Popping Bubble Tea’s Bubble
The draw in bubble tea, the cheap, sweet, milky drink sold in specialty cafes and restaurants across America, has long been the “bubble,” the gelatinous tapioca balls that one chews on while drinking the tea.
But now, the bubble is losing popularity against unexpected rivals, such as lychee jelly, grass jelly and egg pudding, items that are even stranger than tapioca, and not normally associated with tea in the U.S.
Until recently, bubble tea mixed black tea with milk, sugary syrup and boiled, marble-sized tapioca balls. Though the original bubble tea first showed up about two decades ago in large Asian neighborhoods, it has since moved firmly into the mainstream in the U.S. and Europe. Last June, even McDonald’s began selling it at its restaurants in Germany. But in many shops in the U.S., bubble tea’s basic formula is no longer enough.
“People want something more exotic,” Brian Jiang, owner of Share Tea in Flushing, Queens, said in Chinese. One of his main menu items, “QQ Happy Family Milk Tea,” contains mango pudding, whole red beans, tapioca balls and grass jelly. The resulting drink, if not stirred well, leaves an inch of pudding and whole beans that customers have to scoop or tap out.
In the last year, Jiang said sales of lychee jelly and grass jelly in bubble tea rose 20 percent, while the sale of tapioca balls didn’t grow one bit. As for the plain ole bubble tea concoction, he said, “Maybe they just drank too much of it and got bored.”
Tapioca is made from the starch of cassava, a root crop grown mainly in Africa and South Asia. The tapioca balls used in bubble tea, also known as “boba,” are made mostly in China and Taiwan, then vacuum sealed and exported to the U.S.
Tawa Supermarket Co. Ltd., which has more than 30 stores in the states, imports bubble tea products from China and Taiwan and resells them to cafes and shops nationwide. With the dropoff in demand for ‘bubbles,’ tapioca sales have slipped 20 percent in the last three years, said Amanda Lin, a merchandising coordinator in the company.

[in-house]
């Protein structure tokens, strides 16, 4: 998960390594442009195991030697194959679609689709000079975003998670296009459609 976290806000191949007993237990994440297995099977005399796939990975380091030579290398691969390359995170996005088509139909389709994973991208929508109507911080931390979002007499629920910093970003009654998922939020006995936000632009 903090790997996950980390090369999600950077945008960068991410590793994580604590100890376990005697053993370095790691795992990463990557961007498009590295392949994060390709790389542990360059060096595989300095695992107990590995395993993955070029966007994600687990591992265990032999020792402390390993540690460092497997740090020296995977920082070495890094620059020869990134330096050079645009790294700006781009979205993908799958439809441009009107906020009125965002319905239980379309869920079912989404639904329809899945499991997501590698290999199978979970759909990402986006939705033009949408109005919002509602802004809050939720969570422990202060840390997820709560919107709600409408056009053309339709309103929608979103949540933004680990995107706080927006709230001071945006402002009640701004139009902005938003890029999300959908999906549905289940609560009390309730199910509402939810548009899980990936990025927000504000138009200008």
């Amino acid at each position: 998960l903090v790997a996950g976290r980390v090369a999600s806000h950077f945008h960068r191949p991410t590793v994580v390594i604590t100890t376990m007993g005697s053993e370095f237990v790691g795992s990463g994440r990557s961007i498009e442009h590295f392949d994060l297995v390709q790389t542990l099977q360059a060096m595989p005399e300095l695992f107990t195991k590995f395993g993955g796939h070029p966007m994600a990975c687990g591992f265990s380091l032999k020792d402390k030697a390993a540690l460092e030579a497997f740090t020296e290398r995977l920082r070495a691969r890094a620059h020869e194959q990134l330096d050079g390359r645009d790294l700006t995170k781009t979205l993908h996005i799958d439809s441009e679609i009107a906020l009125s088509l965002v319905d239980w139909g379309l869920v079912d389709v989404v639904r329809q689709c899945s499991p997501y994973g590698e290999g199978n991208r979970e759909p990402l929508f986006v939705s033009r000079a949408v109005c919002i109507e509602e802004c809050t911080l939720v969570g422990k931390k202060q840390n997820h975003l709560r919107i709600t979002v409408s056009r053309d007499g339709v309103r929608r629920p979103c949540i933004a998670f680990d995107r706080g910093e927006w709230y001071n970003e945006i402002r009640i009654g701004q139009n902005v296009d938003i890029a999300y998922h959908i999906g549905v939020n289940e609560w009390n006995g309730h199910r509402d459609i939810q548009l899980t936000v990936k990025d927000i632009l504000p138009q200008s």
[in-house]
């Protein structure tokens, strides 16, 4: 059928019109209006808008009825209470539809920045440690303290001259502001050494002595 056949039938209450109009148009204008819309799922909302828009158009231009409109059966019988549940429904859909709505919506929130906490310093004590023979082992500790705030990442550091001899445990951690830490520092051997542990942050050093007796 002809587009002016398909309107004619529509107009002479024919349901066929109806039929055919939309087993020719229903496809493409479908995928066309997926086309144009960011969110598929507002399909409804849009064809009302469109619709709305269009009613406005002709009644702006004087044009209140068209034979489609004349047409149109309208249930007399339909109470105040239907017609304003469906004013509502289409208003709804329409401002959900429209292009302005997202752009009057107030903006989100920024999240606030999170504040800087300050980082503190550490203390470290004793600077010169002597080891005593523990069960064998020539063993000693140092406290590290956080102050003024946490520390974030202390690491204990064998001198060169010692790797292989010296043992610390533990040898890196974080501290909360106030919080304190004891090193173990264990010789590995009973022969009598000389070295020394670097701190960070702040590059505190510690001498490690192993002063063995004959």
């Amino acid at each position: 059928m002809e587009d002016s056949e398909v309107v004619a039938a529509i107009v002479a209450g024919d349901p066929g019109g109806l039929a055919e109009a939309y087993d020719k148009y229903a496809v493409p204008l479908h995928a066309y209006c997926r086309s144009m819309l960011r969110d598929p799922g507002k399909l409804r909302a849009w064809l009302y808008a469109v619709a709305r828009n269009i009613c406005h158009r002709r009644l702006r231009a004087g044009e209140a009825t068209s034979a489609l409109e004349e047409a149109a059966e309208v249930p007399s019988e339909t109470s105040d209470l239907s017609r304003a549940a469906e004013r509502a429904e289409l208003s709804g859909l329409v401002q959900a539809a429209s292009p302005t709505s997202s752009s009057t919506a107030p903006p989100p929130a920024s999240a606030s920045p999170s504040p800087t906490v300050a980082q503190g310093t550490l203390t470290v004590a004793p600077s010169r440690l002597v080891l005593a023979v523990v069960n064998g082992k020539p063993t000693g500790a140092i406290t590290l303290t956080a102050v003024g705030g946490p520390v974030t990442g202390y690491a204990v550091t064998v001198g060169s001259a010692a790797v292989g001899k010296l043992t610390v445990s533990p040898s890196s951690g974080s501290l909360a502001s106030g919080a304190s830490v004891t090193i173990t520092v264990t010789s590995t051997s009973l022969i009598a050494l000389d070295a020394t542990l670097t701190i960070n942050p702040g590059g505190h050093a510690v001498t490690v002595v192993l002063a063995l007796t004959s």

At Oasis Tea Zone in Seattle, manager I-Miun Liu said that people from all cultures show up at his shop to drink bubble tea. Many customers now add egg pudding to the milk tea, while asking him to leave out the boba.
“These days, a lot of people don’t want that texture,” Liu said.
Last August, German researchers at the University Hospital Aachen published a study that claimed tapioca boba contained carcinogens and other harmful chemicals. Taiwan’s Food and Drug Administration then came to the defense of its tapioca, saying that it does not contain cancer-causing chemicals.
Grass jelly, a slightly sweet dark burgundy gelatin, is one of the substitutes for boba now showing up in the U.S. It is made from stalks of the mesona chineensis plant, a type of mint touted in China and Taiwan for its supposed health benefits. It can be sucked through a straw with liquids easily, and requires none of the chewing tapioca requires.
Unusual jellies and puddings aren’t the only additions to bubble tea. Boba 7, a newly opened bubble tea shop in Los Angeles, adds alcohol to its tea, earning it quite the Internet buzz. The owner, Elton Keung, wanted to create a bar-like social atmosphere around the bubble tea shop. He said, “The honey boba in the drink serves to make it easier to drink the alcohol, not the other way around.”
Keung leaves it up to the customers to decide whether to have boba in their drinks. Some customers do prefer alcohol bubble tea with no boba, he said in a phone interview, but without it, even he thought Boba 7’s signature ‘Green Tea Heineken’ becomes simply beer.
“It kind of defeats the purpose of boba tea,” he said.
And then there’s Half and Half Tea House in Los Angeles, a bubble tea store that has more than 1,000 Yelp reviews. Its most popular drink is the “ice milk drink,” which, according to employee Jeremy Yuan, contains not even tea.
“There’s only milk, ice, brown sugar, boba and egg pudding,” he said.
With more choices, it seems, the customers are not only getting rid of the bubbles in bubble tea; they’re now getting rid of the tea altogether.
Email: firstname.lastname@example.orgFebruary 15, 2013